This was a moving account of an indomitable and spirited individual, whose childhood shaped her for both better and for worse. I have never been drawn to the author's fiction, but this biography is worth reading for several reasons. Firstly, it is well written and well read, by the author. Secondly, it gives poignant insights into a particular northern lifestyle of the fifties and sixties, one where the values and norms of the day seem like a distant history lesson. And, thirdly, it is entertaining. I found the non-linear style different to most autobiographies, but it worked quite well and covered up for omissions of quite large periods of Janette's life. It was a little as if she was pulling jigsaw pieces out of a bag and showing you them. Some pieces of the picture joined up, some bits came together at different times. And in some places there were holes that were never filled in. She has kept some pieces of the jigsaw in the bag, perhaps she will reveal them later.
If you like reading biographies, then you are likely to like this one.
I was unsure whether to buy and listen to this book because of the low star rating and what I considered might be ambiguous review extracts. However, I am glad that I bought it, although it will not be to everyone's taste.
Freeman seems to have become obsessed by Chandler as an author and of his marriage to an older woman. She wanted to write a book about these topics, but for some reason she put it off for many years. Eventually she decided to do it. She thoroughly researched Chandler's life, by accessing university archives as well as visiting the many addresses of places he lived, which seemed to give her real inspiration. The result is a very well written account of Chandler's life that is also really well read by Suzanne Toren. Toren gives a wonderful perfomance, and she has a voice with more than a hint of Lauren Bacall; perfect for this subject.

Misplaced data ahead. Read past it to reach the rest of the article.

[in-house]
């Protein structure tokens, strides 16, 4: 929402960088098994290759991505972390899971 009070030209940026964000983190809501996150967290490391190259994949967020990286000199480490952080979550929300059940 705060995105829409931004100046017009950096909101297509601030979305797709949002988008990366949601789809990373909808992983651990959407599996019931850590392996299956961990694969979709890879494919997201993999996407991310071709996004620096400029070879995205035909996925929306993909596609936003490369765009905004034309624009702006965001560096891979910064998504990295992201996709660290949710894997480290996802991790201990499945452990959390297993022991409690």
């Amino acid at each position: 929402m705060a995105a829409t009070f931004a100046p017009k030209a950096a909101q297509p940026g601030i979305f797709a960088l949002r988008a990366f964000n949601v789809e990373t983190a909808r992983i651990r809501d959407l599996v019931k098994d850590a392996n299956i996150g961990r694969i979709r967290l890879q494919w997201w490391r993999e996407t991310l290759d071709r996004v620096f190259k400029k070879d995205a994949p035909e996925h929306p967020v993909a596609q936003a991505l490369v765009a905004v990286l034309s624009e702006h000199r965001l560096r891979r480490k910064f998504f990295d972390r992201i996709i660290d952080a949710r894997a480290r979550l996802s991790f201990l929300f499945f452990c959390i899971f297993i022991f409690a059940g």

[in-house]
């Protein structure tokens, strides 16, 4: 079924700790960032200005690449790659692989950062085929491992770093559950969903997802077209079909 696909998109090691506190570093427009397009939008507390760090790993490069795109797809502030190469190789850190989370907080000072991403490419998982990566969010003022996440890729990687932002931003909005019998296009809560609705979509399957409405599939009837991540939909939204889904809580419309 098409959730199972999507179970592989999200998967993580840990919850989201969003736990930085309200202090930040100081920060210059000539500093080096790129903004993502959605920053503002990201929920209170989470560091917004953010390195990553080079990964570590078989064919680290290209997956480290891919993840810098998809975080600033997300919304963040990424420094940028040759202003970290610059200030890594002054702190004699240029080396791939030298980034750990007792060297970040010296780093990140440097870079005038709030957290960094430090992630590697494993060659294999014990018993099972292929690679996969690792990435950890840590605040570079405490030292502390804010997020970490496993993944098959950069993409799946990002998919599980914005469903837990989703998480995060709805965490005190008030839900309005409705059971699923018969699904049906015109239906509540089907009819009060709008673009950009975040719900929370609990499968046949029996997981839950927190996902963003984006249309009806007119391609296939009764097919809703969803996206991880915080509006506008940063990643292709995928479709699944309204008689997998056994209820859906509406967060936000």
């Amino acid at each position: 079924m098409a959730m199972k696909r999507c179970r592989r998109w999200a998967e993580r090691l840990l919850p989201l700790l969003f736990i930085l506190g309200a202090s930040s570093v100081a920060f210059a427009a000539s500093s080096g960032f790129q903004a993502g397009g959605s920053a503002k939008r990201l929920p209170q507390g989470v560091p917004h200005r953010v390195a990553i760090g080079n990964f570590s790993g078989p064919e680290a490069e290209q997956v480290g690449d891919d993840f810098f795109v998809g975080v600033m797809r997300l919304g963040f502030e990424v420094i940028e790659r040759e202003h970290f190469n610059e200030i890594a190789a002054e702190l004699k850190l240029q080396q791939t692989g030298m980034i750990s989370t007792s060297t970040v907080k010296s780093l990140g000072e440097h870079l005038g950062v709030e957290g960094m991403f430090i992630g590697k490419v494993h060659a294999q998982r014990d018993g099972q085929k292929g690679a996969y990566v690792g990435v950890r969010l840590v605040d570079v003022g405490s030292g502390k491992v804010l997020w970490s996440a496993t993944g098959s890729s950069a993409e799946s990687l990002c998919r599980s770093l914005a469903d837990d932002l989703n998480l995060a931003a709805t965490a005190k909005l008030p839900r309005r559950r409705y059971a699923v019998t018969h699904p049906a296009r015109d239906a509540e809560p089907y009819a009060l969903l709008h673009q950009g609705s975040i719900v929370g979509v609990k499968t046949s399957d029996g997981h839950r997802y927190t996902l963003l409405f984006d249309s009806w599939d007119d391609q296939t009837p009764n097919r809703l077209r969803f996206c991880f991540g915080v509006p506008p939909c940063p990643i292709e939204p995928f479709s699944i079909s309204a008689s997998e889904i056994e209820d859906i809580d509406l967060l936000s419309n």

I imagine that the author is an academic, as she is so thorough in her research. Her prose is also out of the top drawer, which makes listening a pleasure in itself. In fact the prose is so good that you do not notice it. On the other hand, the narrative is a little re-enterant, with little eddys that come around and revisit an issue now and again. Also, although there is a lot of factual information, there is also a great deal of speculation, but that too is a pleasure of the book that Freeman has shared her obsession with us in such an open and compelling way.
It is hard to know who will like this book. I suspect that you will either love it or hate it. If you like biographies then you will probably like this. If you do not like Jane Austin then you will probably not like this. These are the best two steers that I can give.
I really like Rod Stewart's music and his highly entertaining performances. So, I wanted to read more about his life, beyond what I had read in the tabloids. This autobiography provides a candid insight into the charmed life of a talented, but non-academic artist. It is completely congruent with the tabloid image of a free spirit who has had more than his fair share of fast cars, beautiful women, drugs and immense luck. On the one hand Rod appears to be amoral, self-centred and above the law. On the other hand, his honesty, charm and young at heart approach is hard not to warm to. He was a working class boy who grasped opportunities with both hands and brought joy to the masses, through his music and songs. This is a well told story of Rod’s life so far.